William Pierce Frye was an American politician from the Maine. Frye, a member of the Republican Party, spent most of his political career as a legislator, serving in the Maine House of Representatives and then U.S. House of Representatives, before being elected to the U.S. Senate, where he served for 30 years; dying in office. Frye was a member of the Frye political family, and was the grandfather of Wallace H. White, Jr. and the son of John March Frye. He was also a prominent member of the Peucinian Society tradition.

James Kimbrough Jones American politician

James Kimbrough Jones was a Confederate Army veteran, plantation owner, lawyer, US Congressional Representative, United States Senator and chairman of the Democratic National Committee from Arkansas.

House of Representatives

Speaker of the United States House of Representatives Leader in the lower house of the U.S. Congress

The speaker of the United States House of Representatives is the presiding officer of the United States House of Representatives. The office was established in 1789 by Article I, Section 2 of the U.S. Constitution. The speaker is the political and parliamentary leader of the House of Representatives, and is simultaneously the House's presiding officer, de facto leader of the body's majority party, and the institution's administrative head. Speakers also perform various other administrative and procedural functions. Given these several roles and responsibilities, the speaker usually does not personally preside over debates. That duty is instead delegated to members of the House from the majority party. Neither does the speaker regularly participate in floor debates.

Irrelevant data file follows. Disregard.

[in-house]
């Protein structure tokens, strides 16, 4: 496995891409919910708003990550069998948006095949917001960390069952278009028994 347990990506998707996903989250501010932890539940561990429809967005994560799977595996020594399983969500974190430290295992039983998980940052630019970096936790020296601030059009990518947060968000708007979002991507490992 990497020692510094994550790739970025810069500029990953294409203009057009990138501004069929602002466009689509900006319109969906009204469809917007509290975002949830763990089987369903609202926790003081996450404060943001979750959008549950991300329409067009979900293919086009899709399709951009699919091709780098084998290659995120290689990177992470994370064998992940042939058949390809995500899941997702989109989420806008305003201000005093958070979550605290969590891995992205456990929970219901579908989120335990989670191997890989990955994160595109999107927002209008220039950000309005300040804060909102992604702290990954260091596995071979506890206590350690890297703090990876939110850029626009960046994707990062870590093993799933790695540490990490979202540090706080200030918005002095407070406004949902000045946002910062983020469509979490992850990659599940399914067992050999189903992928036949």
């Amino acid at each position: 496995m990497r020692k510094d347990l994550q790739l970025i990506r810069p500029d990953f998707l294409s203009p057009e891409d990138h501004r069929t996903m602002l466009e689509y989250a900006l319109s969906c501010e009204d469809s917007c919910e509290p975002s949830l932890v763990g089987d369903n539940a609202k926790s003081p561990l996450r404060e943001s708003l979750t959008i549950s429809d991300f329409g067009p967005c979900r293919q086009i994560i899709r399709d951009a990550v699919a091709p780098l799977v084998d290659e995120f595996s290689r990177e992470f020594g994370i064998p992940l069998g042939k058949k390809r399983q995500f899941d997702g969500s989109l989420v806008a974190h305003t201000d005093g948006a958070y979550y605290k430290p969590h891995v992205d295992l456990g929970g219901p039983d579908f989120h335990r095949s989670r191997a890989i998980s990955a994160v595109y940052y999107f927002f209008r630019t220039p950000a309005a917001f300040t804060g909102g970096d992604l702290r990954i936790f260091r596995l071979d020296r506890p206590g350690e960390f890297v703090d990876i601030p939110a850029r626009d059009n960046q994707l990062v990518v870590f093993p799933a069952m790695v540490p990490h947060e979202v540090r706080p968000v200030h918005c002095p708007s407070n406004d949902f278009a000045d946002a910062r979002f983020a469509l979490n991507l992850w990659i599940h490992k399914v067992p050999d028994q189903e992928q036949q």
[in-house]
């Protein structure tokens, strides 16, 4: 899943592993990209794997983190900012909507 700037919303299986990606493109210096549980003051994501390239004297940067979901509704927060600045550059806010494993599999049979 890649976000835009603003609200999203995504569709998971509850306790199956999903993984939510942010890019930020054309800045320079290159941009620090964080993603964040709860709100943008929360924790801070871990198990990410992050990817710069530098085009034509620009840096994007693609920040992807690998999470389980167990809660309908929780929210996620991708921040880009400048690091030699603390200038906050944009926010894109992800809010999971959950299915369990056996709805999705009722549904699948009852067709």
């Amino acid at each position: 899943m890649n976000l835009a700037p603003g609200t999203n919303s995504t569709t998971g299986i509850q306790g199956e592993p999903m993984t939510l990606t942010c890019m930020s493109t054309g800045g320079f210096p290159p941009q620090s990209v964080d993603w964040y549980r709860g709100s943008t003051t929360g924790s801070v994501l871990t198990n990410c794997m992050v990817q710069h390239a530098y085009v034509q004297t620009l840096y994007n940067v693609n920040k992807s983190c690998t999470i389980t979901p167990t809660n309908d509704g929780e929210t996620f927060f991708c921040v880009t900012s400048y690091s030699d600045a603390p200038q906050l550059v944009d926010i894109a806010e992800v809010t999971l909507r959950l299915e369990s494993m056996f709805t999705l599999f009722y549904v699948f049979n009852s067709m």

David B. Henderson Union Army soldier

David Bremner Henderson, a ten-term Republican Congressman from Dubuque, Iowa, was the Speaker of the United States House of Representatives from 1899 to 1903. He was the first Congressman from west of the Mississippi River, the last Civil War veteran, the second foreign-born person, and so far the only Iowan to serve as Speaker.

The following is a list of members of the U.S. House of Representatives who have served as chair of the House Democratic Caucus. Chairs are currently limited to two consecutive terms.